Frequently asked questions are grouped under the following headings:
- About NOAA's Office of Law Enforcement
- Enforcement Regulations
- Working with Partners
- General Inquiries from Citizens
About NOAA's Office of Law Enforcement
What does NOAA’S Office of Law Enforcement do?
We protect marine fisheries, wildlife, and habitat by enforcing domestic laws, international treaties, and obligations to ensure these global resources are available for future generations to use and enjoy. We are the only federal law enforcement agency fully dedicated to the enforcement of federal fishery regulations. Our work supports NOAA Fisheries’ core mission mandates—maximizing productivity of sustainable fisheries and fishing communities and protection, recovery, and conservation of protected species.
How does NOAA enforce laws?
NOAA’s Office of Law Enforcement accomplishes its mission through:
- Criminal and civil investigations
- Patrols, inspections, and monitoring
- Partnerships with state, tribal, federal, and nongovernmental organizations
- Cooperative fisheries enforcement to implement international treaties and obligations
- Outreach and compliance assistance
- Use of innovative technological tools
Why do NOAA special agents and enforcement officers carry firearms?
Special agents and enforcement officers are federal law enforcement officers and have the authority to bear firearms under Title 16 U.S.C. 3375(b). It is a requirement for our agents and officers to carry issued firearms at all times while on duty.
How is NOAA’s Office of Law Enforcement related to the National Weather Service?
NOAA’s Office of Law Enforcement falls under the NOAA Fisheries line office and is focused on the enforcement of marine resource laws. NOAA’s National Weather Service is a different line office and is responsible for providing weather, water, and climate data as well as forecasts and warnings.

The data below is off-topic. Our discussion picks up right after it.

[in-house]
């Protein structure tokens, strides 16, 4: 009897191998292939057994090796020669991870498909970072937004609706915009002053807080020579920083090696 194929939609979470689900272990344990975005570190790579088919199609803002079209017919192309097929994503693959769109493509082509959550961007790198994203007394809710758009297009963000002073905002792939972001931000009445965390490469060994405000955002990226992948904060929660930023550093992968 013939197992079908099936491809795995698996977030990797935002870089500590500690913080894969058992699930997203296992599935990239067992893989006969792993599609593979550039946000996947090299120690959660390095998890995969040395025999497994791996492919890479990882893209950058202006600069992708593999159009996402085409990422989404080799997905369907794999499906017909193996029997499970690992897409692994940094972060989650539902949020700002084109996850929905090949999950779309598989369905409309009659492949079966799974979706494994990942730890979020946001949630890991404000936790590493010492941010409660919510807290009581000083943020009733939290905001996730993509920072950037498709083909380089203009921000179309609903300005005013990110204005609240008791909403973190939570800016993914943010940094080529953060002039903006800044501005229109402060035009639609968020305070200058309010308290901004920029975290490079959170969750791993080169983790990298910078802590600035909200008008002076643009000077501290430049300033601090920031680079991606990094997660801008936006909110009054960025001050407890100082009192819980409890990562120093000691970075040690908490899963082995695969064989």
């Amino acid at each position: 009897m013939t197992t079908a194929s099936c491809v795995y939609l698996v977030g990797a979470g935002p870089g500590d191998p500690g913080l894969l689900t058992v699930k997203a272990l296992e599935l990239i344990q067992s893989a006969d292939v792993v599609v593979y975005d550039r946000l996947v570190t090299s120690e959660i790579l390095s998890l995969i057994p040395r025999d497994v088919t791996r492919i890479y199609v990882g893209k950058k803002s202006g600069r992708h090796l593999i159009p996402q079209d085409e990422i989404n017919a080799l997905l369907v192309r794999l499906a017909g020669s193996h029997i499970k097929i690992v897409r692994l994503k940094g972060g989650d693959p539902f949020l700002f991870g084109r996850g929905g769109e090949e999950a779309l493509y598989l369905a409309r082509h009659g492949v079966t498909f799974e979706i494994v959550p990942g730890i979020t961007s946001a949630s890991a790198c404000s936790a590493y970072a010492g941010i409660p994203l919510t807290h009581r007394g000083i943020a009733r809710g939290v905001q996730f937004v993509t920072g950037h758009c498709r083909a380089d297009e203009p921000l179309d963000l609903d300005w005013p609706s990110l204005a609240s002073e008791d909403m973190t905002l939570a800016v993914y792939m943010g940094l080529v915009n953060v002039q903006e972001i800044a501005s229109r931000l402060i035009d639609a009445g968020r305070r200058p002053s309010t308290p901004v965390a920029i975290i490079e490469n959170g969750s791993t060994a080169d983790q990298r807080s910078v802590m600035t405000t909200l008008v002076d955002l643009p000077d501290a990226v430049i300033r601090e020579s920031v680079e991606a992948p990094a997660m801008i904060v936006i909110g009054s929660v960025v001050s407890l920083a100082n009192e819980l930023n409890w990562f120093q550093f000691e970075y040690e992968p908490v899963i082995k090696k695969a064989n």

Enforcement of Regulations
How do I report a violation?
NOAA Fisheries Enforcement Hotline (1-800-853-1964) provides live operator coverage 24 hours a day, 7 days a week for anyone in the United States to report a federal fisheries violation. During regular business hours, you also can call the closest Office of Law Enforcement field office to report alleged possible violation or one of the five division headquarters offices.
Who can I contact with questions if my vessel was boarded by the U.S. Coast Guard?
An individual wishing to discuss the results of a boarding should refer to the information on the Coast Guard's boarding form to contact the Coast Guard unit that conducted the boarding. Mariners may also request a response online at http://uscg.mil/global/mail/.
What are the sanctions and penalties for violating federal marine fishery regulations?
NOAA’s Office of General Counsel is responsible for prosecuting civil cases. For more information, please review the Policy for the Assessment of Civil Administrative Penalties and Permit Sanctions.
What is the summary settlement process?
A summary settlement provides the opportunity to not contest an alleged violation and instead pay a reduced penalty within a specified time period following receipt of the Summary Settlement Notice. If an individual chooses not to accept the summary settlement offer, the case is forwarded to NOAA's Office of General Counsel for prosecution.
Individuals have 30 days from receipt of the Notice of Violation and Assessment (NOVA) to request a hearing. For hearings on a NOVA, Notice of Permit Sanction (NOPS), or Notice of Intent to Deny Permit (NIDP), requests must be dated and in writing. All hearing requests need to be served either in person or mailed to the Agency counsel specified in the notice. As part of the request, respondents must either attach a copy of the NOVA, NOPS, or NIDP, or refer to the relevant NOAA case number.